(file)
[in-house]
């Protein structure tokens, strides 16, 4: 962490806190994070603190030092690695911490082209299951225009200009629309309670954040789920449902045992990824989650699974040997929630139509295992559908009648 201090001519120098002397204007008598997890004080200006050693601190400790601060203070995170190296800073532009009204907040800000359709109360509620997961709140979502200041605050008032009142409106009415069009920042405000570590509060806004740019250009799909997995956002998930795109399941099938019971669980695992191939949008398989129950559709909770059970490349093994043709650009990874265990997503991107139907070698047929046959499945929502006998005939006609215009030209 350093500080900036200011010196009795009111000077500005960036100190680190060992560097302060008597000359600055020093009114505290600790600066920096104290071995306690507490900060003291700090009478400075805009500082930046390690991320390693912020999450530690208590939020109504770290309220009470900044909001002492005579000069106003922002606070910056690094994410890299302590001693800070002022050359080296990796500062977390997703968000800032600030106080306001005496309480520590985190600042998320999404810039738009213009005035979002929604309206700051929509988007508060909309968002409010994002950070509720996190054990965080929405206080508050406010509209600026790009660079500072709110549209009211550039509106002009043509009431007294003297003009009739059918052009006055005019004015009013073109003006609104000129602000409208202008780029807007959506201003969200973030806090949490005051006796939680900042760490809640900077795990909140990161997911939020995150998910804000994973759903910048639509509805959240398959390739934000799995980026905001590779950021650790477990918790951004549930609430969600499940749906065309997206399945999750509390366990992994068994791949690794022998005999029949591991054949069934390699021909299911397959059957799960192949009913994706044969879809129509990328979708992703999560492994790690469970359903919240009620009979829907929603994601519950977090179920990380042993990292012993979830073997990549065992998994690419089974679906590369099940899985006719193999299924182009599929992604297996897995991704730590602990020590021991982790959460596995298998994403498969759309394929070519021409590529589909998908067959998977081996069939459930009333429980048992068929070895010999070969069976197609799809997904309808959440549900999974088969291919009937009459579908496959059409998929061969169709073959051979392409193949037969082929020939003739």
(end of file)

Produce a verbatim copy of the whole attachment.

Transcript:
[in-house]
């Protein structure tokens, strides 16, 4: 962490806190994070603190030092690695911490082209299951225009200009629309309670954040789920449902045992990824989650699974040997929630139509295992559908009648 201090001519120098002397204007008598997890004080200006050693601190400790601060203070995170190296800073532009009204907040800000359709109360509620997961709140979502200041605050008032009142409106009415069009920042405000570590509060806004740019250009799909997995956002998930795109399941099938019971669980695992191939949008398989129950559709909770059970490349093994043709650009990874265990997503991107139907070698047929046959499945929502006998005939006609215009030209 350093500080900036200011010196009795009111000077500005960036100190680190060992560097302060008597000359600055020093009114505290600790600066920096104290071995306690507490900060003291700090009478400075805009500082930046390690991320390693912020999450530690208590939020109504770290309220009470900044909001002492005579000069106003922002606070910056690094994410890299302590001693800070002022050359080296990796500062977390997703968000800032600030106080306001005496309480520590985190600042998320999404810039738009213009005035979002929604309206700051929509988007508060909309968002409010994002950070509720996190054990965080929405206080508050406010509209600026790009660079500072709110549209009211550039509106002009043509009431007294003297003009009739059918052009006055005019004015009013073109003006609104000129602000409208202008780029807007959506201003969200973030806090949490005051006796939680900042760490809640900077795990909140990161997911939020995150998910804000994973759903910048639509509805959240398959390739934000799995980026905001590779950021650790477990918790951004549930609430969600499940749906065309997206399945999750509390366990992994068994791949690794022998005999029949591991054949069934390699021909299911397959059957799960192949009913994706044969879809129509990328979708992703999560492994790690469970359903919240009620009979829907929603994601519950977090179920990380042993990292012993979830073997990549065992998994690419089974679906590369099940899985006719193999299924182009599929992604297996897995991704730590602990020590021991982790959460596995298998994403498969759309394929070519021409590529589909998908067959998977081996069939459930009333429980048992068929070895010999070969069976197609799809997904309808959440549900999974088969291919009937009459579908496959059409998929061969169709073959051979392409193949037969082929020939003739």